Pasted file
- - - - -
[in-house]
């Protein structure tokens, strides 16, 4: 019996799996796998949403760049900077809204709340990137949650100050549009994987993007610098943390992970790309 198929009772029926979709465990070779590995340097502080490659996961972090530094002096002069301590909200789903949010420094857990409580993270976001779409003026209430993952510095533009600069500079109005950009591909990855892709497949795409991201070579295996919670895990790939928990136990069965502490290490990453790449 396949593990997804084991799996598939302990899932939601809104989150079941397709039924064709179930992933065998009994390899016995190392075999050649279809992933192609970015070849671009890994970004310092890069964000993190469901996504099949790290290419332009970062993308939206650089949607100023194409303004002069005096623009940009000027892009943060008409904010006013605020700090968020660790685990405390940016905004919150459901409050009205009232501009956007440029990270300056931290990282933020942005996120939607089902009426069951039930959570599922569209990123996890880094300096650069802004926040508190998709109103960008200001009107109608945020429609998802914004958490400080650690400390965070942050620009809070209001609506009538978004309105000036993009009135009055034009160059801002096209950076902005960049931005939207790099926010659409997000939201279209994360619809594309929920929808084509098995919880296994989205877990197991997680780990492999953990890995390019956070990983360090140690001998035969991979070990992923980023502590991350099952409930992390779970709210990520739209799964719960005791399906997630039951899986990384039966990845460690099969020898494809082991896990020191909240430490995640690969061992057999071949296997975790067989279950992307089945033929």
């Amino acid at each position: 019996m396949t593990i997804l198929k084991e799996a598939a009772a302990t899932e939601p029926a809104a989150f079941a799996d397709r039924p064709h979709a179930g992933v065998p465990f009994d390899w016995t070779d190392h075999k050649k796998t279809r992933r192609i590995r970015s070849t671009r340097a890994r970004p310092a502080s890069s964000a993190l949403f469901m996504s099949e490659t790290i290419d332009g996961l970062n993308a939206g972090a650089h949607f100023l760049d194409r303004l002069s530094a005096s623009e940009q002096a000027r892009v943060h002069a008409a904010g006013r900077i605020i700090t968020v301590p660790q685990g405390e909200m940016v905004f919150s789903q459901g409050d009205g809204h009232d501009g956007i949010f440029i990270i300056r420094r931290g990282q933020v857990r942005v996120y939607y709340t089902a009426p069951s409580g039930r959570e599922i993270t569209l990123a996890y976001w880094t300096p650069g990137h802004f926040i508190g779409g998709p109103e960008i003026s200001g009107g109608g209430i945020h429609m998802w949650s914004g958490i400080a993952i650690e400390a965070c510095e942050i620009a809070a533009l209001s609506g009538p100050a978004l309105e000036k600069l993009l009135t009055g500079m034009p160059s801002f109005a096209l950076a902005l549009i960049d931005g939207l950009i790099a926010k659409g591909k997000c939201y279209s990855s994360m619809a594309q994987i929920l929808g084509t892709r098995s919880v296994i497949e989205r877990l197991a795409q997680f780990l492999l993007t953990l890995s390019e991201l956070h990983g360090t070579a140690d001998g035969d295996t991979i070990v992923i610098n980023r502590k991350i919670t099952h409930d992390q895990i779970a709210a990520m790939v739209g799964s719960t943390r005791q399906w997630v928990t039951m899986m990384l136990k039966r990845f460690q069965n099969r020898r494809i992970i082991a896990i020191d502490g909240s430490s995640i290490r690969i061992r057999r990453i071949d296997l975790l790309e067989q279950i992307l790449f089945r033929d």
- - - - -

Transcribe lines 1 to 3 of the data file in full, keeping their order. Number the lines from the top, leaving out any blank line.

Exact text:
[in-house]
């Protein structure tokens, strides 16, 4: 019996799996796998949403760049900077809204709340990137949650100050549009994987993007610098943390992970790309 198929009772029926979709465990070779590995340097502080490659996961972090530094002096002069301590909200789903949010420094857990409580993270976001779409003026209430993952510095533009600069500079109005950009591909990855892709497949795409991201070579295996919670895990790939928990136990069965502490290490990453790449 396949593990997804084991799996598939302990899932939601809104989150079941397709039924064709179930992933065998009994390899016995190392075999050649279809992933192609970015070849671009890994970004310092890069964000993190469901996504099949790290290419332009970062993308939206650089949607100023194409303004002069005096623009940009000027892009943060008409904010006013605020700090968020660790685990405390940016905004919150459901409050009205009232501009956007440029990270300056931290990282933020942005996120939607089902009426069951039930959570599922569209990123996890880094300096650069802004926040508190998709109103960008200001009107109608945020429609998802914004958490400080650690400390965070942050620009809070209001609506009538978004309105000036993009009135009055034009160059801002096209950076902005960049931005939207790099926010659409997000939201279209994360619809594309929920929808084509098995919880296994989205877990197991997680780990492999953990890995390019956070990983360090140690001998035969991979070990992923980023502590991350099952409930992390779970709210990520739209799964719960005791399906997630039951899986990384039966990845460690099969020898494809082991896990020191909240430490995640690969061992057999071949296997975790067989279950992307089945033929």
């Amino acid at each position: 019996m396949t593990i997804l198929k084991e799996a598939a009772a302990t899932e939601p029926a809104a989150f079941a799996d397709r039924p064709h979709a179930g992933v065998p465990f009994d390899w016995t070779d190392h075999k050649k796998t279809r992933r192609i590995r970015s070849t671009r340097a890994r970004p310092a502080s890069s964000a993190l949403f469901m996504s099949e490659t790290i290419d332009g996961l970062n993308a939206g972090a650089h949607f100023l760049d194409r303004l002069s530094a005096s623009e940009q002096a000027r892009v943060h002069a008409a904010g006013r900077i605020i700090t968020v301590p660790q685990g405390e909200m940016v905004f919150s789903q459901g409050d009205g809204h009232d501009g956007i949010f440029i990270i300056r420094r931290g990282q933020v857990r942005v996120y939607y709340t089902a009426p069951s409580g039930r959570e599922i993270t569209l990123a996890y976001w880094t300096p650069g990137h802004f926040i508190g779409g998709p109103e960008i003026s200001g009107g109608g209430i945020h429609m998802w949650s914004g958490i400080a993952i650690e400390a965070c510095e942050i620009a809070a533009l209001s609506g009538p100050a978004l309105e000036k600069l993009l009135t009055g500079m034009p160059s801002f109005a096209l950076a902005l549009i960049d931005g939207l950009i790099a926010k659409g591909k997000c939201y279209s990855s994360m619809a594309q994987i929920l929808g084509t892709r098995s919880v296994i497949e989205r877990l197991a795409q997680f780990l492999l993007t953990l890995s390019e991201l956070h990983g360090t070579a140690d001998g035969d295996t991979i070990v992923i610098n980023r502590k991350i919670t099952h409930d992390q895990i779970a709210a990520m790939v739209g799964s719960t943390r005791q399906w997630v928990t039951m899986m990384l136990k039966r990845f460690q069965n099969r020898r494809i992970i082991a896990i020191d502490g909240s430490s995640i290490r690969i061992r057999r990453i071949d296997l975790l790309e067989q279950i992307l790449f089945r033929d």